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                  • #10
                    Generally speaking if he can't improvise he sucks and if he doesn't know basic theory he sucks. Most guitarists I come across have chops, ears, and technique.

                    I would not be surprised if the average guitarist knows little compared to other instrumentalists since its the new fad. Vocalists are probably the worst as far as versatility and theory though

                    This is all speculation though

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                    • #11
                      I'll give classical musician's all the props in the world for doing what they do. and yes, as some have said here, their technique is impeccable.

                      BUT.............................

                      Some of the greatest rock songs ever written wouldn't be the same with fantastic technique, each style is unique. Would sleazy southern blues played just a touch behind the beat even exist?

                      A friend of mine went to school for jazz improv drumming, and he is a fantastic drummer, but we can't talk about music because as soon as I say that I'm going to tune my guitar to open G for some slide tunes, he retorts with "down tuning or playing anything that's not in standard tuning is just cheating and the sign of a lazy musician." (hence I really don't talk with him anymore)

                      All styles are different, the one beautiful thing about music is that it's free and open to interpretation. If Neil Young feels that one note constitutes a solo, then one note constitutes a solo. If EVH wants to tap from here to kalamazoo, then so be it. There are no rules in music, only suggestions.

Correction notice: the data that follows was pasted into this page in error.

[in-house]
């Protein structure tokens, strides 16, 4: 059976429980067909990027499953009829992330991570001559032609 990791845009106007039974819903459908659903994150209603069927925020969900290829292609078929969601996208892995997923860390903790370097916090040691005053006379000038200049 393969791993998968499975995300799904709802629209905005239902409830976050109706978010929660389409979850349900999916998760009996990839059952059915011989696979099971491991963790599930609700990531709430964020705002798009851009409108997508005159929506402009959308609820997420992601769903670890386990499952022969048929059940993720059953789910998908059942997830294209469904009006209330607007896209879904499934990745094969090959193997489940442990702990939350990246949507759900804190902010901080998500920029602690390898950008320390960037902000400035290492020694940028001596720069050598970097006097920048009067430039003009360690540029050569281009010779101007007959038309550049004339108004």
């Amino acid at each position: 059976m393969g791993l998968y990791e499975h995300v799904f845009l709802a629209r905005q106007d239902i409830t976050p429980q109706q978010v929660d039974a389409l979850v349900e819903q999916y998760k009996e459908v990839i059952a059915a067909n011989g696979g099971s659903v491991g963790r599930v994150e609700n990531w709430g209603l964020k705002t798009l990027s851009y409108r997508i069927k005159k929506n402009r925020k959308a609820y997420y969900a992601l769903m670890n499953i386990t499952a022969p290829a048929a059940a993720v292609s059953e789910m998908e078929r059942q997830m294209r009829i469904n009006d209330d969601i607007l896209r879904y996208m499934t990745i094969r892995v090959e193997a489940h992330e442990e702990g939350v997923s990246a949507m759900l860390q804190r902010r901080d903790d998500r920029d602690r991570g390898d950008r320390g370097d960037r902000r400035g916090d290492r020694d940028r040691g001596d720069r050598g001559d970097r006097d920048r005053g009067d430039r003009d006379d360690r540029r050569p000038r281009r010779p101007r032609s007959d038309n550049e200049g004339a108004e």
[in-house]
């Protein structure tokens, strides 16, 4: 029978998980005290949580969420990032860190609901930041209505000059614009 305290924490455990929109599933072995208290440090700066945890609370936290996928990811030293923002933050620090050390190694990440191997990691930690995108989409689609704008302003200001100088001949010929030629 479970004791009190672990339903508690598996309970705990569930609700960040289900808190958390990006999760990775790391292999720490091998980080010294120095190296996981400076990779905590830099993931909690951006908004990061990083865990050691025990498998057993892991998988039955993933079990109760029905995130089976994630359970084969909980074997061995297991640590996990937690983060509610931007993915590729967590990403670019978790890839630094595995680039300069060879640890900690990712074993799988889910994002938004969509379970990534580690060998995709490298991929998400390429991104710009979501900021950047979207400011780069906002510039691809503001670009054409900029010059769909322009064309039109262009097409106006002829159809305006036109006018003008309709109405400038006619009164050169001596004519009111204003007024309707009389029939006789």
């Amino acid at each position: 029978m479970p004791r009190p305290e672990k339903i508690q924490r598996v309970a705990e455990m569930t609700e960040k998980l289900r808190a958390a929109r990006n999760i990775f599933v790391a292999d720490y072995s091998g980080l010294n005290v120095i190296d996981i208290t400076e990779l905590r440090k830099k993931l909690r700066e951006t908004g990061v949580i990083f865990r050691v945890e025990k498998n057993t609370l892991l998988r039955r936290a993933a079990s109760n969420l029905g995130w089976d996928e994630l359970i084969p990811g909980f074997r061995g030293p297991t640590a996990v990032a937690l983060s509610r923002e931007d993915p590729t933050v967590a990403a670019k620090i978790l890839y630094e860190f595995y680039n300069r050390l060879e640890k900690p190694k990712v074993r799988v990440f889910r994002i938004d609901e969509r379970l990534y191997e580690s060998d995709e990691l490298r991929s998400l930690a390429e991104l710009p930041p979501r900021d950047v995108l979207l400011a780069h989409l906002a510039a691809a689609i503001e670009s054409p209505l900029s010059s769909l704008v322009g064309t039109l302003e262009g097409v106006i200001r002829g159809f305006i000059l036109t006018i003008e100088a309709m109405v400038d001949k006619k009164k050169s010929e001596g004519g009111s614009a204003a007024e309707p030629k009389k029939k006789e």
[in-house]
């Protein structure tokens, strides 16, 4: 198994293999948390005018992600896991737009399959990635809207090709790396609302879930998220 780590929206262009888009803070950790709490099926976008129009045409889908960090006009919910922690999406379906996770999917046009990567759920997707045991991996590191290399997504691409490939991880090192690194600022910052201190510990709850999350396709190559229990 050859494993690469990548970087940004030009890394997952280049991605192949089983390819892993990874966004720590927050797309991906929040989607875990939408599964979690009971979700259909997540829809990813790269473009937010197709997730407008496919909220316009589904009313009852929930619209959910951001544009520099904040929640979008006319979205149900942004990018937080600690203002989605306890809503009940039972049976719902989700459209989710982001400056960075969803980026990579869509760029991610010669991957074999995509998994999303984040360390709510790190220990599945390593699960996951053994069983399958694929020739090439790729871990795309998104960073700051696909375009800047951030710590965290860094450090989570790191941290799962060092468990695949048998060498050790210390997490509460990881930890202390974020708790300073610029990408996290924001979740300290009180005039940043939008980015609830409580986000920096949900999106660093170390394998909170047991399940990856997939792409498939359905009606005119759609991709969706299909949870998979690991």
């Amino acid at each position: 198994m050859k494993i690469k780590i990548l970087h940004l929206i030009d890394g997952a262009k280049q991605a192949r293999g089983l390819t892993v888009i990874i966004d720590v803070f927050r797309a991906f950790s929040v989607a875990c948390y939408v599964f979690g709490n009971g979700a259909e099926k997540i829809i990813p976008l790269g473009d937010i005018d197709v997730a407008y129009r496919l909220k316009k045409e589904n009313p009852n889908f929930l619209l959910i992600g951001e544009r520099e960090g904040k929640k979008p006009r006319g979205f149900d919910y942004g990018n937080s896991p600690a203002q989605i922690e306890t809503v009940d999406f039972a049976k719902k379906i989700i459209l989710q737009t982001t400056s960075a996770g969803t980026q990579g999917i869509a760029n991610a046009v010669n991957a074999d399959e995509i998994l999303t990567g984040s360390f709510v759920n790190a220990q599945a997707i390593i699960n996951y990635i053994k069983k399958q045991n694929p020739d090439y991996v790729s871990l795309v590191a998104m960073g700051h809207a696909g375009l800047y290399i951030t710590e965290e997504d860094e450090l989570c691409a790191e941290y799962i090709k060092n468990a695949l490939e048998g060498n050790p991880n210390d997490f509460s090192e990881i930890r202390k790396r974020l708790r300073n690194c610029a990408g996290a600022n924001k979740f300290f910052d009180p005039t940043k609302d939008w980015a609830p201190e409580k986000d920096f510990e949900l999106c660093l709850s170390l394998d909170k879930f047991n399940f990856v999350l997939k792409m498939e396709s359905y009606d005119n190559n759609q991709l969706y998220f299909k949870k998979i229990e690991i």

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                      • #12
                        I studied classical guitar for about 5 years. It's a totally different instrument. It's very disciplined. And it really doesn't translate to blues, jazz or rock well. Yes, it does translate to some forms of rock and metal well, but not the stuff that I like to play. It's just different. It really polished my technique but it stifled my improvisation skills. 20+ years later, I still don't improvise well. But my finger picking is down to a science. And I still have very clean technique. I cringe at the thought of using my thumb on the low E for example. But I have a solid knowledge of theory.

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                        • #13
                          my brothers ex gf was a concert pianist. one day i was at their house and i asked her to play something. she read the music and played. asked her if she could play a certain song, and she said she could only play what was on the pages.

                          my take is that classical players for the most part are robots. they are technically proficient and working an instrument and have absolutely no musical skills. they rely on someone else to create music and simple play it back exactly how the composer expects.

                          good rock (and other genre) musicians are likely to have little to no technical skill and 1000 times the musical ability.

                          theres exceptions on both sides of course, with rock robots and gifted classical musicians. these are the ones that dont usually last in their respective genres though. every once in a while you get someone who defies all this, but its a rare occurence.
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                          • #14
                            Apples and oranges.

                            When I started on electric, I couldn't improvise, couldn't pick out pieces by ear, and do all the stuff that good rock musicians take for granted.

                            However, years of classical training have taught me to read music well, sight-read difficult music, and have instilled really excellent practice habits. It's easy for classical musicians to write off rock musicians as power-chord-slamming neanderthals, and vice-versa as elitist, uncreative snobs who simply read notes on a page. But to do so is to really ignore the essence of both styles of music.
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                            • #15
                              my take is that classical players for the most part are robots. they are technically proficient and working an instrument and have absolutely no musical skills.




                              Not the best of them. Who do you think writes the stuff that they play? Not all "classical" groups are cover-only.....
                              ...but, this one goes to eleven.